Saturday, November 13, 2010

Thomas Schreiner's Galatians

So it's finally here, Schreiner's commentary on Galatians in the Zondervan Exegetical Commentary on the New Testament series (ZECNT). With a sermon on Gal 4:21-31 coming up, I immediately put this to work. Here are some of my scattered thoughts about the commentary:

1) Very stylish cover and page layout (I'm not bothered by the small margins). There are on average five footnotes per page (often more), where he interacts with specific authors on grammatical/historical points. There are a few excurses on the obvious Galatians flashpoints (justification, works of law, faith in/of Christ, Lev 18:5, law of Christ, Israel of God).

2) For the introduction, three sentences are given to authorship, six pages to the letter recipients (prefers a South Galatia readership), five pages to the situation Paul is addressing, three pages on the issue of empire in Galatians, and sixteen pages on the opponents' background and beliefs (Jewish? Pagan? Etc.). Other issues are addressed as well, but these were the most interesting to me.

3)I'm not a 'Paul guy,' but the bibliography and author index seem pretty well-rounded to me, although Campbell's The Deliverance of God is a surprising omission.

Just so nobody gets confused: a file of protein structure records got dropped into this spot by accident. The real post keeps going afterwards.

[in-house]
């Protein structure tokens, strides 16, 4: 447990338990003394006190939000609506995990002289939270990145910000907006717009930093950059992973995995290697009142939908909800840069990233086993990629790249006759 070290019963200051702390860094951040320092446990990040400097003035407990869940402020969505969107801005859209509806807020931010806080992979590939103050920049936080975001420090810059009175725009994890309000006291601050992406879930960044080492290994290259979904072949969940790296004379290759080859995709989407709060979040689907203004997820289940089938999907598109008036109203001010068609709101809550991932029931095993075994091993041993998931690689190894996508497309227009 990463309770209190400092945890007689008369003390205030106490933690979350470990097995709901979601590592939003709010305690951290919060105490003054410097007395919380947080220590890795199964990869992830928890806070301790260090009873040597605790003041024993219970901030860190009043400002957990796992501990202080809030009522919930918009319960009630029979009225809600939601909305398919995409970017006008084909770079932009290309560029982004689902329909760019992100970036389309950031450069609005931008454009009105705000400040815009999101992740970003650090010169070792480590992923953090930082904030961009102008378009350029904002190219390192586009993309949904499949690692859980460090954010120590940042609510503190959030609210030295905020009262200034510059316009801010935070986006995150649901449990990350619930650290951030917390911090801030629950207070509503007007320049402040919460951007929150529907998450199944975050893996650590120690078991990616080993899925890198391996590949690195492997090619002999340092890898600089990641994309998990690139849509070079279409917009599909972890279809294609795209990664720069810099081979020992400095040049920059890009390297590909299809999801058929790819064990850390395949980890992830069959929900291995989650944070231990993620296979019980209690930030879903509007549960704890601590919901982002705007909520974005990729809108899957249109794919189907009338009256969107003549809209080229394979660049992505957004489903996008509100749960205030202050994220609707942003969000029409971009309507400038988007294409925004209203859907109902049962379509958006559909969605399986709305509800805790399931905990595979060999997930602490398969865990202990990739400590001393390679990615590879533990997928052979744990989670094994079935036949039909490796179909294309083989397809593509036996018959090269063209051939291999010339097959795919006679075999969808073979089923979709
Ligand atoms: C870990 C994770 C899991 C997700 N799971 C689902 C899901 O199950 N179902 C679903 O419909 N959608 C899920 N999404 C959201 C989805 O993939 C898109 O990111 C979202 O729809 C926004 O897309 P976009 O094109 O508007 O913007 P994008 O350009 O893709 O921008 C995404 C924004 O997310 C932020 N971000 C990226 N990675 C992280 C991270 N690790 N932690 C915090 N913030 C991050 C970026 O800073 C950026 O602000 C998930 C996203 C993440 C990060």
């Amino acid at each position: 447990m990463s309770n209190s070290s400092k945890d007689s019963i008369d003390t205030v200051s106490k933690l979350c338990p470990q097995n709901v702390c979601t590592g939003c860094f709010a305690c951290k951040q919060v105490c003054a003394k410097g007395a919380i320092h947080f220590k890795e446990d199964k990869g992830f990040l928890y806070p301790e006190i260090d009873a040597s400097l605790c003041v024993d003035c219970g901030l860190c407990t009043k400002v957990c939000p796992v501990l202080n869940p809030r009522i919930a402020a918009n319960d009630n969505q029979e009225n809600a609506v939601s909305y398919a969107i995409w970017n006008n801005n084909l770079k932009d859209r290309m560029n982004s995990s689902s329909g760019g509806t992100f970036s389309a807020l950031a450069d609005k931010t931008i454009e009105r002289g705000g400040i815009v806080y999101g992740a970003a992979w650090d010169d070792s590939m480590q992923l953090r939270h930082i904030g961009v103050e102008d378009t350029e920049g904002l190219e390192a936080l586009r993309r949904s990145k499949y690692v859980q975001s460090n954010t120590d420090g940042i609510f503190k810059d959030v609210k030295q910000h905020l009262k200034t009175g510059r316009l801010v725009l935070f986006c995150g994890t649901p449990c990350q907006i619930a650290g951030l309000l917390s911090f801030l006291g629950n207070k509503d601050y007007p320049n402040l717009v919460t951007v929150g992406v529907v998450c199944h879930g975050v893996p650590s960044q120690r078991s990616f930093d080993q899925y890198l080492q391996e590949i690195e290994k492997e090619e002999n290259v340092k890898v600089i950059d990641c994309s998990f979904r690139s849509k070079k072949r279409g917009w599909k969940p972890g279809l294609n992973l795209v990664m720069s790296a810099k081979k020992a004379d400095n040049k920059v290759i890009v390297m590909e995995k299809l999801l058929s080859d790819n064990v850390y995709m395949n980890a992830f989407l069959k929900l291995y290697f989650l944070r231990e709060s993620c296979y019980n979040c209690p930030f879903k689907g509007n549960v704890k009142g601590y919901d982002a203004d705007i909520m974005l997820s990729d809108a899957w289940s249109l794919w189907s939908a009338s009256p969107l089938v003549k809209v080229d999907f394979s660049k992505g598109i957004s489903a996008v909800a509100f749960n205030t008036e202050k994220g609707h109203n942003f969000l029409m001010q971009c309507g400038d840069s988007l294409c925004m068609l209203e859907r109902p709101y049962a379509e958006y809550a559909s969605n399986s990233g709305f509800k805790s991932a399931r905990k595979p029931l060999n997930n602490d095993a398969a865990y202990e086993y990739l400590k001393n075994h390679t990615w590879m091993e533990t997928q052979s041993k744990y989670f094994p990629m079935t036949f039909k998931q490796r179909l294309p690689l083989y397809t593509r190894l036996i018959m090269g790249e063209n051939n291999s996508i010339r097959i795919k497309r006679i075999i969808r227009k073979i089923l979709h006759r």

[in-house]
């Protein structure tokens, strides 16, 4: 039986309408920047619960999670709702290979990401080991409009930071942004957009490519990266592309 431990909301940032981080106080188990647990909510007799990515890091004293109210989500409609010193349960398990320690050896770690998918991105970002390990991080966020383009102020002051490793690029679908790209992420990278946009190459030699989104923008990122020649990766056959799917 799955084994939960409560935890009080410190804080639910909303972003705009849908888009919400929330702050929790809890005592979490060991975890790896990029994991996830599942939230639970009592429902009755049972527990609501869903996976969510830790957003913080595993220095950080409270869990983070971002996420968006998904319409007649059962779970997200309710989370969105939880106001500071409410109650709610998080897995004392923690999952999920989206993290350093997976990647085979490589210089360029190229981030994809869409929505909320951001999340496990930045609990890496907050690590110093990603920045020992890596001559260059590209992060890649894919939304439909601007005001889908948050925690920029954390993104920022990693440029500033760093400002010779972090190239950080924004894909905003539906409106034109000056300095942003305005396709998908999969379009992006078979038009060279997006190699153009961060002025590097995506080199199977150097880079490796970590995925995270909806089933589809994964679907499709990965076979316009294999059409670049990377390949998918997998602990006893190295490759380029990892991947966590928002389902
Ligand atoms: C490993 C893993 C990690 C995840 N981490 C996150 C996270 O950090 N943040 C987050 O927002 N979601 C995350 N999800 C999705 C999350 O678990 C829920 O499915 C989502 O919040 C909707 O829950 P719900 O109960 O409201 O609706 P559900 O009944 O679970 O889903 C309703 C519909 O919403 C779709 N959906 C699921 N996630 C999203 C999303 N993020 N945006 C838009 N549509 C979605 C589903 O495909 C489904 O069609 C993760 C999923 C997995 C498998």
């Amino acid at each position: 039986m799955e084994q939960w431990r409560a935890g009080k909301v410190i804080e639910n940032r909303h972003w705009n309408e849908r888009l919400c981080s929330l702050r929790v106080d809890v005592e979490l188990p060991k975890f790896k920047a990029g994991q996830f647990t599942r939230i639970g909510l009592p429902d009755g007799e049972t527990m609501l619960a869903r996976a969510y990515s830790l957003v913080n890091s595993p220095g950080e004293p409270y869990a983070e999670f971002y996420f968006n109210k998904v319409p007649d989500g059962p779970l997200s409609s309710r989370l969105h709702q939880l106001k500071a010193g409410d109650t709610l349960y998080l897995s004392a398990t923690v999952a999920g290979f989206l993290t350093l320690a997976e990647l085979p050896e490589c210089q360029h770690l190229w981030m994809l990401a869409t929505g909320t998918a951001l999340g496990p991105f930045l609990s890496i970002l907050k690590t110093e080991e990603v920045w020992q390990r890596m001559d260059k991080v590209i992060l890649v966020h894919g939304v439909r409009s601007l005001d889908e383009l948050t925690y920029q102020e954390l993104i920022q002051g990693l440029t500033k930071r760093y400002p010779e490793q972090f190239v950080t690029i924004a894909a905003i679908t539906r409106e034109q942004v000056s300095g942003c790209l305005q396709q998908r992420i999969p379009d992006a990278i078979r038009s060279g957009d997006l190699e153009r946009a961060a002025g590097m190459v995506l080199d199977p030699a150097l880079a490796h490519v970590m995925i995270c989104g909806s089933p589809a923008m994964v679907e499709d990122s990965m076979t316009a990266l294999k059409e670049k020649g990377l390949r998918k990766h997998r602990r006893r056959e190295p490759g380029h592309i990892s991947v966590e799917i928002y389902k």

4)The frequent text boxes, shaded areas, and clear divisions help the reader track the discussion. The graphical layout and structural outline of the text do a great job at tracking the argument, which is essential for a letter like Galatians.

5) The concluding "Theology in Application" sections were often helpful, while not overly stimulating.

6) When talking about Greek, very little jargon is used (I couldn't find any "epexegetical, resumptive, protasis-apodosis, etc."), and any jargon used is explained, ex. "adversative conjunction 'but'" (p. 348).

8) The closing 'Themes in Galatians' contains great summaries Galatians.  You see, there's that emphasis on clarity this series holds to.

7) I'd compare this with the BECNT series.  While ZECNT may not be as detailed as BECNT, it matches it with clarity and a holistic approach.  And the theology/application emphasis in ZECNT isn't found in BECNT or even Pillar.

My impression: The focus on the flow of the argument (which the series obviously strives for) is commendable and Schreiner does it well. While some will surely miss in-depth, scholarly discussion on every individual word, Schreiner gives you Galatians as a whole. Pastors would do well to pick this up, and scholars would do badly to pass it by.